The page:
Does DB2 (exec sql) change any EIB fields in CICS?

I have a program that runs CICS applications under TSO on IBM's Z/OS operating system. My program is called KICKS ( http://home.gci.net/~mike-noel/KICKS ).
I'm doing a demonstration of DB2 support under KICKS and have gotten a question I can't answer.
In 'real' CICS, does an EXEC SQL ever modify any EIB field (eibresp, eibresp2, eibfn, ...)? I think the answer is 'NO', but have been unable to find a definitive answer. Does anyone (a) know of a statement in any IBM publication where it says EIB fields are (or are not) modified? or (b) have an example showing some EIB field that is modified?
mikenoelAsked:
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Kent OlsenDBACommented:
Hi Mike,

Items in an EIB may change, but not because of anything that DB2 does.  An EIB is a CICS buffer and contains information about the CICS session.  An SQLCA is a DB2 buffer and contains information about the DB2 session.

Here are a couple of descriptions of the EIB, from other articles:

An EIB is a CICS area that contains information related to the current task, which can be used for debugging the program. The most widely used variables are EIBDATE, EIBTIME, EIBAID, EIBCALEN, EIBCPOSN, EIBRESP, EIBRSRCE (resource), EIBFN (recent CICS command code), EIBTRMID and EIBTRNID.

The EXEC Interface Block (EIB) is the main means of communication between an application program and CICS. It includes fields that identify the transaction code, terminal and number of the current task. The EIB also has fields containing the results of the execution of CICS commands.


If something in the EIB changes, it's because the CICS session changed it.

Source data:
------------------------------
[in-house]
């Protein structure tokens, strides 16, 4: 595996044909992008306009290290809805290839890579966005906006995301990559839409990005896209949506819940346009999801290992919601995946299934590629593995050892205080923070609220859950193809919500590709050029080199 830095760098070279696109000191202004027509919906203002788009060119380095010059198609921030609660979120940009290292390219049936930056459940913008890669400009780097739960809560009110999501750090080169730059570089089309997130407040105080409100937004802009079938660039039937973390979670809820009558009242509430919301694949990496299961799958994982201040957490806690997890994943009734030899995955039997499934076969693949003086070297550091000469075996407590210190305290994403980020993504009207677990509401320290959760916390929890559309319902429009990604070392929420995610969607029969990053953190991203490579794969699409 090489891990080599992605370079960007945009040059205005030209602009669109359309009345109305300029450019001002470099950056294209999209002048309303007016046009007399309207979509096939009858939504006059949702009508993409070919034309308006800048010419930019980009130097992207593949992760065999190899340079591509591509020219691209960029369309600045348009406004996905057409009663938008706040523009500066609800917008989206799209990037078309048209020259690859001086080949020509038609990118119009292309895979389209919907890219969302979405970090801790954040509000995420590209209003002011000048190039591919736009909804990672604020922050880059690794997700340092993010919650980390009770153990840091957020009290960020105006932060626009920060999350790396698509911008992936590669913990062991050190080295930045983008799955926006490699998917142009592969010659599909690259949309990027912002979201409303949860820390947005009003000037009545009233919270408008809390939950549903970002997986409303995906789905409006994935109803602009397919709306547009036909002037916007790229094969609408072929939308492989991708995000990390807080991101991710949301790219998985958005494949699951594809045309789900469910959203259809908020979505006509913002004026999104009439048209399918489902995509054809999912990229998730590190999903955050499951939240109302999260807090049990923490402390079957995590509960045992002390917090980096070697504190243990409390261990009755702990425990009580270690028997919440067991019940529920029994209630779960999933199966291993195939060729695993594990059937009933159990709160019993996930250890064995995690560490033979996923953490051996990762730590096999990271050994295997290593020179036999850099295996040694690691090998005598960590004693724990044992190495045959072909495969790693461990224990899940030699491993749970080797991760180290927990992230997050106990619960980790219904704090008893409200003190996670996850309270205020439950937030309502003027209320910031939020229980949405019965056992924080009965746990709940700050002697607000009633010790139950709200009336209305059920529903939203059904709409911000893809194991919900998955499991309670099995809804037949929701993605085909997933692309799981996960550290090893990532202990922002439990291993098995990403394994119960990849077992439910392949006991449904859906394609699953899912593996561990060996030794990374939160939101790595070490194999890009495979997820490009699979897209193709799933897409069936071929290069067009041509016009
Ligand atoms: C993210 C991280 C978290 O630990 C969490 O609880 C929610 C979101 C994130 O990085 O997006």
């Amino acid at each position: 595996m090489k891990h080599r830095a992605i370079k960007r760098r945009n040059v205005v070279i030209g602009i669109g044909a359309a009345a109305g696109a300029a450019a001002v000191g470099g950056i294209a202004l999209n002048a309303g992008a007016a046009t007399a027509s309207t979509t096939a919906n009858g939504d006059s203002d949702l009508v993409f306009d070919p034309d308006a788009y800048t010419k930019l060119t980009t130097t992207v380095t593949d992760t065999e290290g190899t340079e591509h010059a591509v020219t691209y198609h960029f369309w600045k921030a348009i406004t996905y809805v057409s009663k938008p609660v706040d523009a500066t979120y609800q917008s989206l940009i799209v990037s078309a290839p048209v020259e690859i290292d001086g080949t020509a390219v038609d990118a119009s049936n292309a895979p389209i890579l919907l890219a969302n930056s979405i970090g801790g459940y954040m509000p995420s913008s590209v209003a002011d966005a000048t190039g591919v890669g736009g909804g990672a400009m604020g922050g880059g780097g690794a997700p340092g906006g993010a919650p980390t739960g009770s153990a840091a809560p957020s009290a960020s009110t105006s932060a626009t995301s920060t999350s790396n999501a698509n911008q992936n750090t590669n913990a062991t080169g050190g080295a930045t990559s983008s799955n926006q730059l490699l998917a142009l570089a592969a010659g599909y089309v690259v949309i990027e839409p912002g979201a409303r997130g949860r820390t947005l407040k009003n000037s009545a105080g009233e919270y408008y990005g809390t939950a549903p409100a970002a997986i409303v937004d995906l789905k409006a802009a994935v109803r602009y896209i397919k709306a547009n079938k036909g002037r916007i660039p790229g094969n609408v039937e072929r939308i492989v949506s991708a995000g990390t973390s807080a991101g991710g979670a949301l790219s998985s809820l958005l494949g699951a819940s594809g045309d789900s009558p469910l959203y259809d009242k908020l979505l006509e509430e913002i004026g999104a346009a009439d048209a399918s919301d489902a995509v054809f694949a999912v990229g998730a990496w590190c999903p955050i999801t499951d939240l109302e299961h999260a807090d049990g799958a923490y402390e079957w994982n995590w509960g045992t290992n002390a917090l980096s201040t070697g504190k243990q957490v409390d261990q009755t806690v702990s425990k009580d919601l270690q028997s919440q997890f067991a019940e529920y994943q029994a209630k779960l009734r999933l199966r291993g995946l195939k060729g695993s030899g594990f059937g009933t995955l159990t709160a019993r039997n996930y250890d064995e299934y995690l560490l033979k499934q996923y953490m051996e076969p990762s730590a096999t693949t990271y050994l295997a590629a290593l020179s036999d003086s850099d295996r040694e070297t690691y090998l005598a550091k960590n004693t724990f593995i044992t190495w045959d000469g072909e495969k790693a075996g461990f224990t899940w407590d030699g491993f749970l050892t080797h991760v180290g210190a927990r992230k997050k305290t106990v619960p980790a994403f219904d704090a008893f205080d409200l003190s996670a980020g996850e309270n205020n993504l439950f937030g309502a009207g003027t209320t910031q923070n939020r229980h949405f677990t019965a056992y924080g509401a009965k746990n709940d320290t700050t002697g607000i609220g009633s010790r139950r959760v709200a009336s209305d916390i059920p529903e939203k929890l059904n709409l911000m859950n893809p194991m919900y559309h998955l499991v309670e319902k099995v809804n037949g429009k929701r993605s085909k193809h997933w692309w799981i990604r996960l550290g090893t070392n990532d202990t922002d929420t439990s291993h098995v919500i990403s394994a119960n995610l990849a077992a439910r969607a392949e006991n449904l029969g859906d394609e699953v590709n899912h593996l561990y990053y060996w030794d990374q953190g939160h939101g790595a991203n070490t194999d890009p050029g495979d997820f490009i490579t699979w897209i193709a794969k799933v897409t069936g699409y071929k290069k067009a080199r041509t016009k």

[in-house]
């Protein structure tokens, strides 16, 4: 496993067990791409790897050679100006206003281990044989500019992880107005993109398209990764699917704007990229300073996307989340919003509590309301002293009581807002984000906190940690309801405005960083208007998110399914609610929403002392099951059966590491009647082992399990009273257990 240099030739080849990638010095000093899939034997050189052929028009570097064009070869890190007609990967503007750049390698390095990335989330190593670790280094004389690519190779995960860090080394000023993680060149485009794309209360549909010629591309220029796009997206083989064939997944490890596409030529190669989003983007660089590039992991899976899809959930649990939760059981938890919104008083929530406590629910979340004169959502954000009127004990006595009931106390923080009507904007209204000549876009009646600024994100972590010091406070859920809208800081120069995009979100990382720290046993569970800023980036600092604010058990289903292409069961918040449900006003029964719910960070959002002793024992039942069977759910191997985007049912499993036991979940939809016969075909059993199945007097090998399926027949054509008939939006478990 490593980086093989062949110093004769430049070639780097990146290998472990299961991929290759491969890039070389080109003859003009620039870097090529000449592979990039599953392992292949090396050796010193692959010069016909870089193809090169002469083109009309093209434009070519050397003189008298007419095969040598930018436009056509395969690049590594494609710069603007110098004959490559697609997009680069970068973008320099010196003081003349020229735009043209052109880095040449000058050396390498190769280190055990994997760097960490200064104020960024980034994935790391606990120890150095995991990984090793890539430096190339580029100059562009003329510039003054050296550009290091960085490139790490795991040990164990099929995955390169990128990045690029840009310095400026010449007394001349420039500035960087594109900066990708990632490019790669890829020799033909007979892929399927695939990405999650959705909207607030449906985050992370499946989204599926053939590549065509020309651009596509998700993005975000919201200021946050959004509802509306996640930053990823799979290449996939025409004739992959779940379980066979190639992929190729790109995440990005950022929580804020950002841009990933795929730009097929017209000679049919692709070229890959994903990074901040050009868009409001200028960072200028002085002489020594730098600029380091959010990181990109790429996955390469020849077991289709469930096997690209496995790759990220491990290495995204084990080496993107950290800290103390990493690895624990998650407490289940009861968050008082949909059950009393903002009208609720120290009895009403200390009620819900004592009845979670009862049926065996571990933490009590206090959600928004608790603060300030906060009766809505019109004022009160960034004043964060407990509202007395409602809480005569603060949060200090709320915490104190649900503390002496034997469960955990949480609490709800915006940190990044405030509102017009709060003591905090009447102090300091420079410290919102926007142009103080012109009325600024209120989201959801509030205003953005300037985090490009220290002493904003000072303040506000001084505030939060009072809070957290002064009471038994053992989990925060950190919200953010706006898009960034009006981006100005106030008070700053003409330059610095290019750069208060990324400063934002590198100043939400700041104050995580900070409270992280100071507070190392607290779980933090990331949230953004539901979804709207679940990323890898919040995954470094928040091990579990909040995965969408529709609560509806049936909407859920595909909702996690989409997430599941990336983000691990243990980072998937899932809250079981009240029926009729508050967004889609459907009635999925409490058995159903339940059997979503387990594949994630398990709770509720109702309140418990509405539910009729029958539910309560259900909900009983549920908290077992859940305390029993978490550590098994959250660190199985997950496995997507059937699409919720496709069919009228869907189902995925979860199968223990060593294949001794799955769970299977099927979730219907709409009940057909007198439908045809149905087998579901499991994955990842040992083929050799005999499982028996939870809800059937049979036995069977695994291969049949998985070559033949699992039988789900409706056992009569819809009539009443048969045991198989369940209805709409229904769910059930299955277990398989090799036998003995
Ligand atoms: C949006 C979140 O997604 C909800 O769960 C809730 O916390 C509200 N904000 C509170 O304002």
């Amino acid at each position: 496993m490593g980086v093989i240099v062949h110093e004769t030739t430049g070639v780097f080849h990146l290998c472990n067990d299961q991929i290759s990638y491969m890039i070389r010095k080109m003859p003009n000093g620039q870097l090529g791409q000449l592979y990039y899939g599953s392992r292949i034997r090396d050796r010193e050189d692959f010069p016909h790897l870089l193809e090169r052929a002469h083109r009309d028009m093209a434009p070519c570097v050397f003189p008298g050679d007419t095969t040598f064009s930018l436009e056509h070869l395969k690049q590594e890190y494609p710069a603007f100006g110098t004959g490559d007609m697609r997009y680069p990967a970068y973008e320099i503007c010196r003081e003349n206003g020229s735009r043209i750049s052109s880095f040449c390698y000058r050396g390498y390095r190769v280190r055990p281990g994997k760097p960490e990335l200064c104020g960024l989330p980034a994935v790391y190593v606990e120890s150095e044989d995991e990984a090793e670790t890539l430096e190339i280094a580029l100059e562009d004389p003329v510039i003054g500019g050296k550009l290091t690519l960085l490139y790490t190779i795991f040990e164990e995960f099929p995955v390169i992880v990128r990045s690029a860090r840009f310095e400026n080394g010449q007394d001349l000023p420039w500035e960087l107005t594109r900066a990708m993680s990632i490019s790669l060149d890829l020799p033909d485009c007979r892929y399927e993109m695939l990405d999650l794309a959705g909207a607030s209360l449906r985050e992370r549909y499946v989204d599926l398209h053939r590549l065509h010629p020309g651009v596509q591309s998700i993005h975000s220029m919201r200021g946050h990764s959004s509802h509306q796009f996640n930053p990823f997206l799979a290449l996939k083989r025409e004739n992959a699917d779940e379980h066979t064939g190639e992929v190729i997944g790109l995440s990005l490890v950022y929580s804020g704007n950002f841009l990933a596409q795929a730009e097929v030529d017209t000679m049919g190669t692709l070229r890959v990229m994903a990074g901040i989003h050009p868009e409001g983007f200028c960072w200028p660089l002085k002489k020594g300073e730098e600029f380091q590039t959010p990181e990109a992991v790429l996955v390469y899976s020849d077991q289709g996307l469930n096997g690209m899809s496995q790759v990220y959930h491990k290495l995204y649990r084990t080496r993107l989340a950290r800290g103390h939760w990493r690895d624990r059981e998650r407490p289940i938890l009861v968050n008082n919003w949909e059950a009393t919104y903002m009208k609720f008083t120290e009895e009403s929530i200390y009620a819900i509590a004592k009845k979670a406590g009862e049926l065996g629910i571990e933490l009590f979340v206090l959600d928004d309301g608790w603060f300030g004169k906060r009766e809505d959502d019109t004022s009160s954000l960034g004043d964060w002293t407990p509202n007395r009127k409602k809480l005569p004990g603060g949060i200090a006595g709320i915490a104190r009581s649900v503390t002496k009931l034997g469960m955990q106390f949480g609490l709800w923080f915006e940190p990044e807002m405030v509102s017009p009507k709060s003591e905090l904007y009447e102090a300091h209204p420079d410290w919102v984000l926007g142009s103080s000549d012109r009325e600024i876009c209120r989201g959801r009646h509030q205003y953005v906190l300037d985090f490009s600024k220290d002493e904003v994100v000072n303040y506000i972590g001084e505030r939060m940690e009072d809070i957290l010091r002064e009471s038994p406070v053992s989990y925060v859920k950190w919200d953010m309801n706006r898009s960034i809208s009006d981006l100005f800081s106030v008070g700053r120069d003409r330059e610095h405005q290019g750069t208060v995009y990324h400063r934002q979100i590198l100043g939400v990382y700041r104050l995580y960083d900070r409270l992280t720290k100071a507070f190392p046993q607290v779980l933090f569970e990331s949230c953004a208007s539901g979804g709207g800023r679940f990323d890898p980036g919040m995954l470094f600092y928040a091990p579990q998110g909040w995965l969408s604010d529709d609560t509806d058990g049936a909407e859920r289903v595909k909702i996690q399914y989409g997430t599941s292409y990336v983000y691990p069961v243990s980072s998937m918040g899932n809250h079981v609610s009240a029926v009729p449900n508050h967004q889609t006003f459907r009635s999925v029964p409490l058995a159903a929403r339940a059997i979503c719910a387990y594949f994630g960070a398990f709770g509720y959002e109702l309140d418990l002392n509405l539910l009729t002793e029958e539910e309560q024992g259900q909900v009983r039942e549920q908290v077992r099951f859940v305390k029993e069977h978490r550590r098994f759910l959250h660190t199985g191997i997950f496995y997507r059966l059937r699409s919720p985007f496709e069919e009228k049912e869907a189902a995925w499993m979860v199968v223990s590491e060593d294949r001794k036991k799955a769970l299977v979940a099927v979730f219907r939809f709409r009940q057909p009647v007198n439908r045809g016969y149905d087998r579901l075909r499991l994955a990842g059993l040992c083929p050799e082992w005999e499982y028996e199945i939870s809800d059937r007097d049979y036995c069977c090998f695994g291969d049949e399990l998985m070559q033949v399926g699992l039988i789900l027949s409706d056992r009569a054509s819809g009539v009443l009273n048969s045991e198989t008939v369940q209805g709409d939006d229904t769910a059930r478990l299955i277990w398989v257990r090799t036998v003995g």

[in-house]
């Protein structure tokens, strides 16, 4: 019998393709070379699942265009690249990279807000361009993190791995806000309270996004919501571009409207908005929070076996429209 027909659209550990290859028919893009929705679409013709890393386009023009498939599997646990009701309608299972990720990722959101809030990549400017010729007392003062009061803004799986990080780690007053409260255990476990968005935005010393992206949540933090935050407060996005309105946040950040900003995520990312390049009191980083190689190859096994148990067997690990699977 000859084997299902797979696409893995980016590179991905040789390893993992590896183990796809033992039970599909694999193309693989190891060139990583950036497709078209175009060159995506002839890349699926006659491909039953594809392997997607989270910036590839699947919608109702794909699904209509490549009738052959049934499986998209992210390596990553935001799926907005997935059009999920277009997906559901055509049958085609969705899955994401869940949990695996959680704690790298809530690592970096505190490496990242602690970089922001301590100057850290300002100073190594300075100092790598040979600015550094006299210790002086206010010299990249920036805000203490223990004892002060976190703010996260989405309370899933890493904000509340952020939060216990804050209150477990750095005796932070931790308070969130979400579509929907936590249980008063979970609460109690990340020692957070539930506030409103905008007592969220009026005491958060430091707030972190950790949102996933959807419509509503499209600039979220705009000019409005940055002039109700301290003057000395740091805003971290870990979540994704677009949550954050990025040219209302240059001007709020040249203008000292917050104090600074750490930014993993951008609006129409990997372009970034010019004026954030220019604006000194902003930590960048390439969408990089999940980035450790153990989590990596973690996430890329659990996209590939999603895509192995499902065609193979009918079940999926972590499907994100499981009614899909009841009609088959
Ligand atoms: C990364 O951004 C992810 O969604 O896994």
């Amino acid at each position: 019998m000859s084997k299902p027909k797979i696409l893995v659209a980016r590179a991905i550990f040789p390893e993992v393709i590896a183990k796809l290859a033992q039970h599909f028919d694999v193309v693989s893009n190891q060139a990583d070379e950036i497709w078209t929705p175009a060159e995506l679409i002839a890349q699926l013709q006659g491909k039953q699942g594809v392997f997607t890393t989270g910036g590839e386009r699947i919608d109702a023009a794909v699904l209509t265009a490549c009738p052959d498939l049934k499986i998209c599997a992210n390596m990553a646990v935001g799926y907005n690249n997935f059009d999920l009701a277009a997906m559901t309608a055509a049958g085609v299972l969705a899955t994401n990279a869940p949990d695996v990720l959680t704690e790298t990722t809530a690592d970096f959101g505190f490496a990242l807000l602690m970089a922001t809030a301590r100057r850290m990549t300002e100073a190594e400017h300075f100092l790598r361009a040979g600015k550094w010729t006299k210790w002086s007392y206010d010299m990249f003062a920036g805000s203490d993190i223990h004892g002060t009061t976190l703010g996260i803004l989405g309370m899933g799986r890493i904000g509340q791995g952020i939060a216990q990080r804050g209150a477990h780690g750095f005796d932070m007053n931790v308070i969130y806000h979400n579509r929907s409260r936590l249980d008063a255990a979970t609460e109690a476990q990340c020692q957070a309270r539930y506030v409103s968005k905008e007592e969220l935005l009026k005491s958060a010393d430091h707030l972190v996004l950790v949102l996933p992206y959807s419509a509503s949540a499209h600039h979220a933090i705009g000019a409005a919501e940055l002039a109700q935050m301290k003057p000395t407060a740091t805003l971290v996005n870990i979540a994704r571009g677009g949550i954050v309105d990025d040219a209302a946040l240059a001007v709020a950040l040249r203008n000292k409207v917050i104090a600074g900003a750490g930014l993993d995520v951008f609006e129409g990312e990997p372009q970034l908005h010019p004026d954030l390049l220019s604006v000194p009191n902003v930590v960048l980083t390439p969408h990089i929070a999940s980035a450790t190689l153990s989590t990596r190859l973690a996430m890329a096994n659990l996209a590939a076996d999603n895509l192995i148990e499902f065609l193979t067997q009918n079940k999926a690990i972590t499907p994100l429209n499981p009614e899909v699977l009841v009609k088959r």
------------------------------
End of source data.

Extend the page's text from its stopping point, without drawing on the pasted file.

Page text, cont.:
Good Luck,
Kent
mikenoelAuthor Commented:
Thanks Kent. I think you are right "If something in the EIB changes, it's because the CICS session changed it" - ie - not an exec sql. However I'm seeking an authorative answer. Can you site an IBM reference? Best, Mike
Kent OlsenDBACommented:
Hi Mike,

I don't know of a document that draws that line in the sand.  However, DB2 communicates via the SQLCA (SQL Communications Area).  I'm unaware of any mechanism to use the EIB for DB2 communications.


Kent
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giltjrCommented:
You can read http://examples.oreilly.com/cics/CDROM/pdfs/cicsts/dfhg300.pdf

This is just one place you can read what EIB is and used for.

I am fairly sure that the EIB field is not for use by the program that is executed when you do an EXEC xxxx.  It is for use by CICS to show you the results of EXEC xxxx.  If the program xxxx wants to return a code, it needs have an work area that it uses to pass information back and forth to the calling program.
mikenoelAuthor Commented:
Thanks giltjr. I'd accept the Oreilly book as authorative (I think it's actually written by IBM) but I don't think it addresses my question. Actually, it scarcely mentions DB2. Best, Mike
giltjrCommented:
Um, I guess it depends on how you look at it.  The lack of mentioning DB2 (or any other program) should tell you that they can't modify EIBRESP/EIBRESP2.  

Look at the codes for EIBRESP/EIBRESP2, they are all defined because CICS knows what they can be.  Is there any mention of "user" codes?

Since you seem to know your way around CICS, could you write a program that modifies EIBRESP/EIBRESP2?  I not really a CICS person, but have worked with it a little and I always thought EIBRESP/EIBRESP2 were read only from an application point of view.
Kent OlsenDBACommented:
Hi Mike,

Think about how these buffers are used.  When the program issues a DB2 call, the SQLCA block is passed to DB2.  The EIB is not.  DB2 doesn't know anything about it.

CICS may check the results of the call to DB2 and update the EIB, (I don't know about that), but since DB2 doesn't know the address of the EIB, it's not possible for DB2 to modify it.


Kent
mikenoelAuthor Commented:
Thanks Kent, giltjr; I think it's risky to infer something from silence. And you can see there is SOME coupling between cics and db2 from the fact that cedf traps exec sql's. So while I accept that db2 itself wouldn't modify the eib, it certainly would be possible for cics to do so thru the interface. That said, I have it from a former hersley guy (outside ee) that in fact cics does not, so I guess I should close this question. Thanks for your replies. Best, Mike
tliottaCommented:
You can't expect that documentation would list processes that 'do not' affect some element. The lists would overwhelm all other documentation.

Tom
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